Coronavirus vaccine likely will require two doses
(CNN)— When a coronavirus vaccine comes on the market, people will likely need two doses, not just one -- and that could cause real problems.
Some of the potential problems are logistical. Difficulties procuring test kits and protective gear throughout the pandemic point to supply chain issues that could also plague distributing double doses of vaccines for an entire country.
Other potential concerns are more human. Convincing people to show up to get a vaccine not once, but twice, could be a formidable undertaking.
"There's no question that this is going to be the most complicated, largest vaccination program in human history, and that's going to take a level of effort, a level of sophistication, that we've never tried before," said Dr. Kelly Moore, a health policy professor at Vanderbilt University.
So far, Operation Warp Speed, the federal government's effort to get a vaccine on the market, has given money to six pharmaceutical companies.
Two of those companies, Moderna and Pfizer, are now in Phase 3, large-scale clinical trials. The 30,000 volunteers in each of the trials are getting two doses, with Moderna spacing their shots out 28 days apart and Pfizer spacing theirs out by 21 days.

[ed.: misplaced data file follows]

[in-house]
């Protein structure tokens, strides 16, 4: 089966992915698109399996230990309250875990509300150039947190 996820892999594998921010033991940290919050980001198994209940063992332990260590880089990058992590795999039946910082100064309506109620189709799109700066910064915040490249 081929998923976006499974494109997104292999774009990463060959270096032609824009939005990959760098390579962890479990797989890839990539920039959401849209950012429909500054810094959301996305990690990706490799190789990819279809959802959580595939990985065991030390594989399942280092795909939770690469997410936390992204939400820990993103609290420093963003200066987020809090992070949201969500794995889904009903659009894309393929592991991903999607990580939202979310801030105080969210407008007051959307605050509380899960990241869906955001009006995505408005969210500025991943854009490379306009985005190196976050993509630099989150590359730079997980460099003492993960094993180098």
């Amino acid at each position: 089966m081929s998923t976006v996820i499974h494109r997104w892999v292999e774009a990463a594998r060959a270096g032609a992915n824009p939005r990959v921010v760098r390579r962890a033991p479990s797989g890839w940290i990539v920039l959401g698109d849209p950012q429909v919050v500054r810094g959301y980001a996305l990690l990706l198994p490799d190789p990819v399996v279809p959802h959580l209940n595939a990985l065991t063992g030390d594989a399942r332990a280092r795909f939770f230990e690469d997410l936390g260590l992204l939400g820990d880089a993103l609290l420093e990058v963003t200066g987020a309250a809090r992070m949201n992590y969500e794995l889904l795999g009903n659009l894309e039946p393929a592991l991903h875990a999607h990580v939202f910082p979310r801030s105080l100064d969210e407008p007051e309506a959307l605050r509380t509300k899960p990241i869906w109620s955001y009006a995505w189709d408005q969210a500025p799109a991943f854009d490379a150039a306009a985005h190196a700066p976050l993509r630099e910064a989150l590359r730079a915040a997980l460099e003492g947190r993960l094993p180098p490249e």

AstraZeneca is expected to start Phase 3 trials this month. Their Phase 1 and Phase 2 trials used two doses given 28 days apart.
Novavax also has yet to begin Phase 3 trials but used two doses in their earlier trials.
In Johnson & Johnson's upcoming Phase 3 trials, some participants will take one dose and others will take two doses.
Sanofi hasn't made announcements about whether their vaccine will be in one or two doses.
It's not surprising that the coronavirus vaccine will likely need two doses. Many vaccines -- including childhood vaccines for chickenpox and Hepatitis A and an adult vaccine for shingles -- require two doses.
Some require even more -- children get five doses of the DTaP vaccine, which protects them against diphtheria, tetanus, and pertussis.
There's also a precedent for developing mass vaccination programs on short notice. In the spring of 2009, when a new strain of flu emerged, a vaccine program vaccinated 161 million Americans within months, according to the US Centers for Disease Control and Prevention.
That means the upcoming coronavirus vaccine program will be difficult -- but not impossible -- to pull off.
"I have faith we can do it, but it is a big ask and we have to work with people to make it work," Moore said.